Ed Berger

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Edward Morris Berger (March 5, 1949 – January 22, 2017) was an American librarian, discographer, author, editor, historian, photographer, educator, jazz producer, and record label owner.  For more than forty years, Berger was affiliated with the Institute of Jazz Studies at Rutgers University. He was also a longtime friend and business associate of the jazz instrumentalist and composer Benny Carter.[1]

Early life[edit]

Berger was the eldest of three sons born to Morroe and Paula Berger.  Berger grew up in New Jersey, where his father was a professor of sociology at Princeton University.  In addition to his specialization in Near East studies, Morroe Berger was also an expert in jazz, and it was through Morroe that Ed received his earliest exposure to the music that would become his life’s focus.[2]

In 1970, Berger received a bachelor’s degree from Indiana University, with a double major in Slavic Languages and Near Eastern Languages.  After additional graduate studies in Slavic Languages at Princeton University, Berger went on to receive an MLS degree in 1975 from Rutgers University’s Graduate School of Library Science.[3]

Institute of Jazz Studies[edit]

His professional career began the following year when Berger was hired as a curator at the Institute of Jazz Studies.  He held that position from 1976 until 1987, when he was promoted to Assistant Director of the Institute.  He was again promoted to Associate Director in 1995; a position he held until his retirement in 2011.

While at IJS, Berger coordinated the acquisition of a number of significant collections, including those of Abbey Lincoln, Benny Goodman, James P. Johnson, Benny Carter, Teo Macero, George Duvivier, and many others.  Notably, he was instrumental in the acquisition of the Harold Flakser Collection, which is among the largest single collections of jazz periodicals in existence.Berger played a key role in enhancing access to materials in the IJS, including major work in the early 2000s transitioning the archive from analog to digital access interfaces.  In addition to his day-to-day work overseeing staff and reference services for this major repository, Berger also served as project director for more than a dozen grant-funded projects at IJS, with combined budgets totaling over one million dollars.  After his retirement from Rutgers in 2011, he maintained his association with IJS, working as a special projects consultant until 2017. From 1995 to 2011 Berger coordinated the monthly Jazz Research Roundtable program at IJS.  Under his direction, the series brought leading jazz scholars and musicians to the institute to further jazz research and education.  Visiting presenters included Gary Giddins, Richard Sudhalter, Stanley Crouch, Robin D.G. Kelley, Joe Wilder, Randy Sandke, Lara Pellegrinelli, and David Hajdu, among many others.[3]

Author and editor[edit]

In 1979 Berger contributed to his first published monograph, working with Charles Nanry on the book The Jazz Text (New York: Van Nostrand, 1979).  He wrote biographical sketches of a number of major jazz figures and also authored the chapter "A Student's Guide to Jazz Research."  In 1982, in collaboration with Morroe Berger and James Patrick, Berger published the two volume biography and discography Benny Carter: A Life in American Music (Metuchen, NJ: Scarecrow Press, 1982).  Berger wrote portions of the biography, authored the entirety of volume two which is an annotated discography of Carter, and, after Morroe Berger’s death in 1981, edited the work and saw it through publication. He updated and expanded both volumes for a second edition published in 2002.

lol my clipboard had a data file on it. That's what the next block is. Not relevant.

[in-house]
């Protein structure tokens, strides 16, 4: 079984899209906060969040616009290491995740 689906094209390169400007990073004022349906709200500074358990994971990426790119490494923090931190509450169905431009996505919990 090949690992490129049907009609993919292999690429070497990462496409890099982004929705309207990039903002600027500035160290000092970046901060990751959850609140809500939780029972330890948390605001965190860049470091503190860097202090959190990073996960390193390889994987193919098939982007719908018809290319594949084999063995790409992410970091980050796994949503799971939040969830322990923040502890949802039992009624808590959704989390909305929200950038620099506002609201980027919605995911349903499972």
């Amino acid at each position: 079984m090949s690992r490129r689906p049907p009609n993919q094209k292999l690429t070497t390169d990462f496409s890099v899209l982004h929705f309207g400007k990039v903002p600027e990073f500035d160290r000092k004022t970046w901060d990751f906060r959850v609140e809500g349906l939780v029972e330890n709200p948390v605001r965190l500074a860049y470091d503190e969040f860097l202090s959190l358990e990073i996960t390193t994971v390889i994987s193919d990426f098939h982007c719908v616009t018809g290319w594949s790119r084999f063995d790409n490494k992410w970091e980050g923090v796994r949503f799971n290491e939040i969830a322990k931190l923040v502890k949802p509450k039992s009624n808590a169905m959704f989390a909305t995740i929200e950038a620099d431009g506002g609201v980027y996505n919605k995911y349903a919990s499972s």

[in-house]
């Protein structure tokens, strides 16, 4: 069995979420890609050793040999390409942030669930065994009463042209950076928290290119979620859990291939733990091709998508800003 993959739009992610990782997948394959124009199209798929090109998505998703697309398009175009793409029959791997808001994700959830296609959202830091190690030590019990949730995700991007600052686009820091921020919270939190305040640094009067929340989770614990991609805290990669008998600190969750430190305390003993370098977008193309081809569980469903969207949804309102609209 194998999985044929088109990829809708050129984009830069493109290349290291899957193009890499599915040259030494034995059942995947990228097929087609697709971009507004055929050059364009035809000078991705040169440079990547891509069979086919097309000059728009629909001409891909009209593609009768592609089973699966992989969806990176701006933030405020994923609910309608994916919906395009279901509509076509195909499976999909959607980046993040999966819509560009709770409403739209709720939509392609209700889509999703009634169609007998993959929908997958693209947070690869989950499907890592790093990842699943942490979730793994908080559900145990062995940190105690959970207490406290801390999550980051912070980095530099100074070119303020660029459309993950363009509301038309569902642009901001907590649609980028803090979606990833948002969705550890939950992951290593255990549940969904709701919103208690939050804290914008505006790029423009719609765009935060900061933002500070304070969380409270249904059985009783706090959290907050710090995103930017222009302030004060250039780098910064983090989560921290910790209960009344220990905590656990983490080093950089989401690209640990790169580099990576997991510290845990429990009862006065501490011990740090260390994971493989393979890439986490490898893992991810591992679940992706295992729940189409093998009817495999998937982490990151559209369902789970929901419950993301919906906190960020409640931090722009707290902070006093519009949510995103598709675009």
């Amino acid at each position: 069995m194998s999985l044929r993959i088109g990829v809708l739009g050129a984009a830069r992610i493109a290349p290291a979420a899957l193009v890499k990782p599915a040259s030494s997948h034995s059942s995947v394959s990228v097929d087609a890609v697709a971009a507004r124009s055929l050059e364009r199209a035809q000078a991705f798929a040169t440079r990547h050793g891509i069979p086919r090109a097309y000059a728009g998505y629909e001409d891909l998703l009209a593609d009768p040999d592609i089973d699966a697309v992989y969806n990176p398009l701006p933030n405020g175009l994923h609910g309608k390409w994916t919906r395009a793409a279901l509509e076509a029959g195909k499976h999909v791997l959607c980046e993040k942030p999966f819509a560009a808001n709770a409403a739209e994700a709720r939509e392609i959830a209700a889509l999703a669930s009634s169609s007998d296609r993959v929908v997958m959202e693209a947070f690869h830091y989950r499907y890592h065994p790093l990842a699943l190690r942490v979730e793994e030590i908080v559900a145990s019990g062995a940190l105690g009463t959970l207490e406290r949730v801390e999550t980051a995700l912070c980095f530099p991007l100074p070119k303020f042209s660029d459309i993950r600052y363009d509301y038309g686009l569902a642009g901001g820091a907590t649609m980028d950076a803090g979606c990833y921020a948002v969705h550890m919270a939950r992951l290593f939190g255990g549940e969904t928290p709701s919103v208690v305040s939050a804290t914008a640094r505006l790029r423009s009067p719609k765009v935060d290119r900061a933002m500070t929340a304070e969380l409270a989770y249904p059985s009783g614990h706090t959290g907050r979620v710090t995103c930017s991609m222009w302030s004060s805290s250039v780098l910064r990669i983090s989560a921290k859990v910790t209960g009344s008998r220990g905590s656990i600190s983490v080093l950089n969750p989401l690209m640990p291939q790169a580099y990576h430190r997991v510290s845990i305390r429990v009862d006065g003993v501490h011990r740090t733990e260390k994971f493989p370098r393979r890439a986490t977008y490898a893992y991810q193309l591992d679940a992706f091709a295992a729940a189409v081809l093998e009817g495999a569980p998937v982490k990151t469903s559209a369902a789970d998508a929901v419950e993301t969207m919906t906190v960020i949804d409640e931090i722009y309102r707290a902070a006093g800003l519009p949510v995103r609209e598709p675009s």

In 1990 Berger collaborated with Teddy Reig to publish Reig's autobiography Reminiscing in Tempo: The Life and Times of a Jazz Hustler (Metuchen, NJ: Scarecrow Press, 1990), and in 1993 he wrote and compiled the monograph Bassically Speaking: An Oral History of George Duvivier (Metuchen, NJ: Scarecrow Press, 1993).  Berger's final book, Softly, With Feeling: Joe Wilder and the Breaking of Barriers in American Music (Philadelphia: Temple University Press, 2014), received the Association for Recorded Sound Collections' 2015 Award for Best Historical Research in Recorded Jazz.[4]

In addition to his books, Berger authored more than fifty book chapters, articles, and book reviews on jazz history and discography.  He also authored over sixty sets of liner notes and concert notes for various jazz recordings and performances.

Berger was also an accomplished editor, serving as the co-editor for the series Scarecrow Press Studies in Jazz from 1982-2010, during which time he solicited, evaluated, and edited more than seventy monographs covering jazz biography, discography, musicology, and history.  From 1987-2017 Berger co-edited the peer-reviewed Journal of Jazz Studies/Annual Review of Jazz Studies, which in 2011 became an online, open-access publication.

Loren Schoenberg, one of the many writers whose work Berger edited, summarized their interaction: “I was honored to be among the many authors that Ed lent his editorial expertise to. His patience, expertise, and especially his humor managed to bring out things that I would never have thought of his without his instigation. He was truly a master at helping others express themselves.”

Radio host[edit]

While working at the IJS, Berger co-hosted a weekly radio program titled “Jazz from the Archives” on WBGO in Newark, NJ from 1979 to 2014.  Berger produced and hosted over 200 interview-based programs with musicians including Jimmy Heath, Milt Hinton, Marian McPartland, Dizzy Reece, Kenny Washington, Phil Woods, and many others.  He also hosted another weekly radio program titled "Jazz Spectrum," on WWFM in Trenton, NJ from 1985 to 1987.  Berger's experience conducting interviews also included multi-hour oral histories with Dan Morgenstern, Grachan Moncur III, Joe Wilder, Benny Carter, Harry Edison, Marshal Royal, Ray Bryant, George Duvivier, and Teddy Reig.

Educator[edit]

Berger was active as a teacher and lecturer throughout his life.  He began offering jazz history courses at Rutgers University in 1983, and he taught in the context of the Graduate Program in Jazz History and Research beginning in 1998.  Over the years he offered a number of courses on topics including Benny Carter, Joe Wilder, and discography at Jazz at Lincoln Center's Swing University, and he presented regularly at regional and national jazz research and library conferences from the 1970s through the 2010s.[3]

Benny Carter[edit]